All-Ireland Club SFC Final
Glen v Kilmacud Crokes
Sunday, Croke Park, 3.30pm
By Niall Gartland
IN a way, match previews are an exercise in futility.
I mean, what sooth-sayer would have predicted that Kilcoo goalkeeper Niall Kane would have scored a goal from a ’45’ in last year’s All-Ireland final.
Or that the game would be won in the closing stages of extra-time following a goalkeeping cock-up from which Kilcoo took full advantage. It’s the beauty of sport, I suppose.
But in saying that, we all love a good yack and GAA fans up and down the country will be making a case for either Kilmacud Crokes or Watty Graham’s Glen to get their hands on the Andy Merrigan Cup this Sunday at Croke Park.
Kilmacud are favourites, and that’s understandable. They were a sniff away from winning last year’s final and have, ahem, recruited Galway star Shane Walsh to the ranks this season.
As a fella journo pointed out this week, their club membership of circa 4,800 is more than the population of Maghera, and they’ll have a burning desire to make amends for their gut-wrenching defeat to Kilcoo in last year’s decider.
But in saying that, Glen aren’t exactly a fish out of water. Yes, they only won their first ever senior championship title last year, but their players are accustomed to the big day. MacRory Cup and Hogan Cup
finals with St Patrick’s Maghera, Ulster Minor finals and all the rest of it – you wouldn’t imagine players of the calibre Conor Glass will suffer a case of the jips, put it that way.
Speaking of which, Glass was uncharacteristically quiet in their All-Ireland semi-final victory over Maigh Cuilinn, but he was still recovering from a bout of the flu and there will be other things that manager Malachy O’Rourke will be more concerned about in the lead up in the final.
Imperious in spells, average in others, Glen probably should have killed the game off in the first half but they gave away needless frees and hit a string of wides and almost ended up paying the price for their loss in focus.
They played with fire when the game entered squeaky bum territory as well – they struggled with gaining possession from their own kick-outs when Maigh Cuilinn pressed high up the pitch, and their short kick-out tactic almost backfired on a number of occasions.
Even though their All-Star midfielder Glass has presumably fully recovered by now, Kilmacud Crokes have a formidable midfield sector and Glen will perhaps swarm the middle in an effort to avoid a repeat of their semi-final difficulties.
The word on the street, for what that’s worth, is that Kilmacud Crokes manager Robbie Brennan has zeroed in on Glen’s Ulster Championship opener against Errigal Ciaran as a template for beating the Derry men.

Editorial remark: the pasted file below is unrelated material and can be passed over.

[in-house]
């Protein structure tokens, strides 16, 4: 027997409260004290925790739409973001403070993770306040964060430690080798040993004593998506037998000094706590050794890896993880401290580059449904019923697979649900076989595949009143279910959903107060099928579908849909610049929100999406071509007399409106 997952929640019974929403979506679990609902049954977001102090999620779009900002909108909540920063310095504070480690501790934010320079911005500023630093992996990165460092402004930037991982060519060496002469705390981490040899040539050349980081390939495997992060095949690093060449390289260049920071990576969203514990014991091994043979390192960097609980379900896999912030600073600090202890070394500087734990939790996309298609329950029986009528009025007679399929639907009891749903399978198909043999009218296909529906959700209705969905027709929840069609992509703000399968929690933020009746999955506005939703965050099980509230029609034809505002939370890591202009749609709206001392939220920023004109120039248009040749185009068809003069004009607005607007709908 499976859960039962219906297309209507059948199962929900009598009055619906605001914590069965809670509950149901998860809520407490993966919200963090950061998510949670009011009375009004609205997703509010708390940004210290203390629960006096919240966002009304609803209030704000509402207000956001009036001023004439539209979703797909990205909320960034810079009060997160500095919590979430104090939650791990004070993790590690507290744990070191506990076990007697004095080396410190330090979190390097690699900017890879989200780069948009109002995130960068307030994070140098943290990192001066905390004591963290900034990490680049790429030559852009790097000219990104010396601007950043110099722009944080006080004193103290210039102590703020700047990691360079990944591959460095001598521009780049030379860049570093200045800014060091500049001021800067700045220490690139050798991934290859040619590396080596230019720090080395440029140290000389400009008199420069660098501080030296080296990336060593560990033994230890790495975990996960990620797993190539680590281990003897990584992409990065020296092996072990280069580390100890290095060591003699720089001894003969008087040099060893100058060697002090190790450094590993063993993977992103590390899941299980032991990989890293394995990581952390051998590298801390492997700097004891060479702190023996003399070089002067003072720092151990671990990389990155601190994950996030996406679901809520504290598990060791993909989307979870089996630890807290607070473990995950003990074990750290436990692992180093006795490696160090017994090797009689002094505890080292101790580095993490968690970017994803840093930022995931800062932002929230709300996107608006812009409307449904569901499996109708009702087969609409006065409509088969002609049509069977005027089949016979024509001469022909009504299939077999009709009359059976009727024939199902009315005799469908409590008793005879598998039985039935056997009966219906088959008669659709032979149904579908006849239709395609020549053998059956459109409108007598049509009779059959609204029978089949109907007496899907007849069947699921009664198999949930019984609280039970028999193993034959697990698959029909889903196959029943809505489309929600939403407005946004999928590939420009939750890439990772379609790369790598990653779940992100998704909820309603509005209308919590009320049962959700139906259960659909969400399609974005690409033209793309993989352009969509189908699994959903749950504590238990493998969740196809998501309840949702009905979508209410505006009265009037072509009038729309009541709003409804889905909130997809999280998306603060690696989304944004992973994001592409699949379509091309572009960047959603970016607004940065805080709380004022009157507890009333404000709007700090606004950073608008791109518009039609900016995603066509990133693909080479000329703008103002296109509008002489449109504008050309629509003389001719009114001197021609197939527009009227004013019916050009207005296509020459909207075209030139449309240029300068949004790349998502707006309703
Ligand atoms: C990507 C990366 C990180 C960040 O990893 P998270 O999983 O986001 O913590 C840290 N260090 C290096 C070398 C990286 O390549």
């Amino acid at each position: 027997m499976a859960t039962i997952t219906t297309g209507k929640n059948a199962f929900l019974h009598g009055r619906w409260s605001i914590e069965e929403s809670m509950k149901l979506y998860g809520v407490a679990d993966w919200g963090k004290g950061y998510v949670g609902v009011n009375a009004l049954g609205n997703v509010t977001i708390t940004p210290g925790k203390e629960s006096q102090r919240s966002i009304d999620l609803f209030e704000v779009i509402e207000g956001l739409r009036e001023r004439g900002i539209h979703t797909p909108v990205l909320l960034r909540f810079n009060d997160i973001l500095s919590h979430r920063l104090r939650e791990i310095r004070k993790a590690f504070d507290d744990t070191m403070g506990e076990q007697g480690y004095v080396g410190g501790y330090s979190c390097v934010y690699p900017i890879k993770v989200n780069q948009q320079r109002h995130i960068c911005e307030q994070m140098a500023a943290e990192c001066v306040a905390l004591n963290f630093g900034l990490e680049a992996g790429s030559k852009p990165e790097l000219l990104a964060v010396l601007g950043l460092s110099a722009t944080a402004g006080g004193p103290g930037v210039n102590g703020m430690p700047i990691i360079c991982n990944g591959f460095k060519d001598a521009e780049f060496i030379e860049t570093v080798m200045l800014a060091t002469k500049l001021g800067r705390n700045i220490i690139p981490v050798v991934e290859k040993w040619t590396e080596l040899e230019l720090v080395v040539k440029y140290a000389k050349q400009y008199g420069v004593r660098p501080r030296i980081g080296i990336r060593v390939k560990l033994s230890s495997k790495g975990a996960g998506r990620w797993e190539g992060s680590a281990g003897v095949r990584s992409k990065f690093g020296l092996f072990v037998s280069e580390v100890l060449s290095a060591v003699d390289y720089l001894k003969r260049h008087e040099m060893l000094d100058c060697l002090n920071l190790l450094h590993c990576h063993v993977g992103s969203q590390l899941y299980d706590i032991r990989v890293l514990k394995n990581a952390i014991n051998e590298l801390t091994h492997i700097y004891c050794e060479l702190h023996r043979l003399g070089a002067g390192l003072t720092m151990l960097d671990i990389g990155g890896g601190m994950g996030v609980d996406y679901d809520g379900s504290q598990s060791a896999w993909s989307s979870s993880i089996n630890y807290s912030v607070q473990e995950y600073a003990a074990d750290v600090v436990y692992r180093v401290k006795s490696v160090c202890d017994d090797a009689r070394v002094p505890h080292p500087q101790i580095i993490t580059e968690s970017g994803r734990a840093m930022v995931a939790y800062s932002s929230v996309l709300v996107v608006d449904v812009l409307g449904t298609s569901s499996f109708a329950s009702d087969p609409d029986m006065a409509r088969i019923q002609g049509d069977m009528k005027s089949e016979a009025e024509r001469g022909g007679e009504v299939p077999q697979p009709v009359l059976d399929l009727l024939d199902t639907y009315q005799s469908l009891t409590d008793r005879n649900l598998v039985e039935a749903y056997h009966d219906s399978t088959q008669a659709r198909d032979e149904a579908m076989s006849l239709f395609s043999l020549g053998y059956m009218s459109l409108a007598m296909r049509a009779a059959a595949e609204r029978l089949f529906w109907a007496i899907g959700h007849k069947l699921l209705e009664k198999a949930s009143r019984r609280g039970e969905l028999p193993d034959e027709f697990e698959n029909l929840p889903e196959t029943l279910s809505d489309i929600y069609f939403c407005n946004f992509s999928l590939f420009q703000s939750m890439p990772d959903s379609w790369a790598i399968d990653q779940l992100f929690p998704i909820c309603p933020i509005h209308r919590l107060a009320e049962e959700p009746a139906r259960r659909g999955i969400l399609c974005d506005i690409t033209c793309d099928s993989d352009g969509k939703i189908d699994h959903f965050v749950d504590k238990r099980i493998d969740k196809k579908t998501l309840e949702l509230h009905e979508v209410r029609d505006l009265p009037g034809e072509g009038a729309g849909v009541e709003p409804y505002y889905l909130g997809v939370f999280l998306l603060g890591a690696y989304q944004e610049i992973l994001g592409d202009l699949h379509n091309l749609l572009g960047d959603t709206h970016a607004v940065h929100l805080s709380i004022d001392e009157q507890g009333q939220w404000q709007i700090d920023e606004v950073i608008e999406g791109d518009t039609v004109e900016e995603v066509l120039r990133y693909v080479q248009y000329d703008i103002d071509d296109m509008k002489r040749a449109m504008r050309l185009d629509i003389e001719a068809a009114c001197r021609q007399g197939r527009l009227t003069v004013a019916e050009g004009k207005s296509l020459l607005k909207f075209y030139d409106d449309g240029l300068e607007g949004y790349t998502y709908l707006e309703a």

After 30 minutes, the Tyrone champions, attacking with blistering pace, led by four. Perhaps more notably, they had scored nine times to Glen’s three.
That said, Glen made the necessary adjustments in the second half, starving Errigal Ciaran of possession by going after Darragh McAnenly’s kick-outs, and
their willingness to go to the well has been in evidence throughout their championship run.
Some heroic last-ditch defending saved the day against Kilcoo in the Ulster final, while Jack Doherty’s block on Peter Cooke did likewise in the All-Ireland semi-final. Centre-half back Michael Warnock’s fisted point was an inspirational score on the same day, and Emmett Bradley stood up to the plate with a warrior-like display when the fat was in the fire against the Connacht champions.
You could go through the entire team really – this is no ‘get the ball to such and such’ operation.
So far Glen have managed to compensate for the absence of Ciaran McFaul, with the likes of Tiarnán Flanagan, Cathal Mulholland and the aforementioned Michael Warnock impressive when running from deep.
While they haven’t been shooting the lights out – their winning scores since leaving the confines of Derry read 3-10, 1-10, 1-12 and 1-11 – it is winter football and they’ve only conceded more than 0-12 on one occasion since their first group stage match in the Derry Championship, that being against Errigal Ciaran, who racked up a total of 1-12.
If they can limit Kilmacud Crokes to a similar tally, that’ll be half the battle, and whoever is tasked with picking up Shane Walsh will get plenty of assistance from his colleagues at the back.
While this is Glen’s first taster of All-Ireland final day, our hunch is that they won’t be overawed by the occasion. Their players have already deposed last year’s kingpins Kilcoo, they’ve had a game in Croke Park under their belts, and they have one of the best managers in the game patrolling the sidelines. Kilmacud are strong but are by no means invincible – they struggle with holding onto a lead, their goalkeeper Conor Ferris is mistake-prone and last year may have left some lingering scars. It’s difficult to predict these things, but Glen have every chance of a famous victory.
PATH TO THE FINAL
Derry group stages
Glen 2-15 Claudy 1-6, Glen 1-20 Banagher 0-11, Glen 0-14 Swatragh 1-9
Derry knock-out stages:
Glen 3-11 Ballinascreen 1-7, Glen 1-14 Magherafelt 0-11, Glen 2-12 Newbridge 0-4, Glen 1-12 Sleacht Néill 0-7
Glen 3-10 Errigal Ciaran 1-12, Glen 1-10 Cargin 0-8, Glen 1-12 Kilcoo 1-6
Glen 1-11 Maigh Cuilinn 0-12
Danny Tallon 4-28 (21f, 2 pen, 2m), Ethan Doherty 3-14 and Alex Doherty 5-8
Dublin group stages
Kilmacud Crokes 1-13 Raheny 0-5, Kilmacud Crokes 0-12 Ballinteer St John’s 0-8, Kilmacud Crokes 3-25 Templelogue Synge Street 1-6
Quarter-final: Kilmacud Crokes 0-14 Cuala 1-9
Semi-final: Kilmacud Crokes 0-12 Thomas Davis 1-3
Final: Kilmacud Crokes 0-11 Na Fianna 0-10
Leinster: Kilmacud Crokes 3-14 Naas 0-14, Kilmacud Crokes 1-12 Portarlington 0-4, Kilmacud Crokes 1-12 The Downs 0-8
Kilmacud Crokes 1-14 Kerin’s O’Rahilly’s 0-14
Shane Walsh 0-36 (17f, 1m, 2 ’45’), Dara Mullin 2-17 (4m, 1f) and Shane Cunningham 1-17 (3m)